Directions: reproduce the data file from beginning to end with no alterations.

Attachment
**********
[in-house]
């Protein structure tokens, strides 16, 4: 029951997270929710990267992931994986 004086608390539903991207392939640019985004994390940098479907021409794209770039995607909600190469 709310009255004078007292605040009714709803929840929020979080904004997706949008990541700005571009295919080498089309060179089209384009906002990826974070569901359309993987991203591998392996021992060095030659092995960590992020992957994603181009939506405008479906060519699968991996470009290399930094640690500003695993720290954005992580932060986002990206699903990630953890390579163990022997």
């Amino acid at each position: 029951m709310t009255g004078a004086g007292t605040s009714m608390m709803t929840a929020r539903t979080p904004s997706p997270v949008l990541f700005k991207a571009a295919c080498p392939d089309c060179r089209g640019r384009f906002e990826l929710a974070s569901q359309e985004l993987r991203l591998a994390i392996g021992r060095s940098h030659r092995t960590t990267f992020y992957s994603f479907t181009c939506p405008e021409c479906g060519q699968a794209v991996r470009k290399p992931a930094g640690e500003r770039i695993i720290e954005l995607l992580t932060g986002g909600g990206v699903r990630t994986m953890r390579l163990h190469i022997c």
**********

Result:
[in-house]
């Protein structure tokens, strides 16, 4: 029951997270929710990267992931994986 004086608390539903991207392939640019985004994390940098479907021409794209770039995607909600190469 709310009255004078007292605040009714709803929840929020979080904004997706949008990541700005571009295919080498089309060179089209384009906002990826974070569901359309993987991203591998392996021992060095030659092995960590992020992957994603181009939506405008479906060519699968991996470009290399930094640690500003695993720290954005992580932060986002990206699903990630953890390579163990022997």
């Amino acid at each position: 029951m709310t009255g004078a004086g007292t605040s009714m608390m709803t929840a929020r539903t979080p904004s997706p997270v949008l990541f700005k991207a571009a295919c080498p392939d089309c060179r089209g640019r384009f906002e990826l929710a974070s569901q359309e985004l993987r991203l591998a994390i392996g021992r060095s940098h030659r092995t960590t990267f992020y992957s994603f479907t181009c939506p405008e021409c479906g060519q699968a794209v991996r470009k290399p992931a930094g640690e500003r770039i695993i720290e954005l995607l992580t932060g986002g909600g990206v699903r990630t994986m953890r390579l163990h190469i022997c």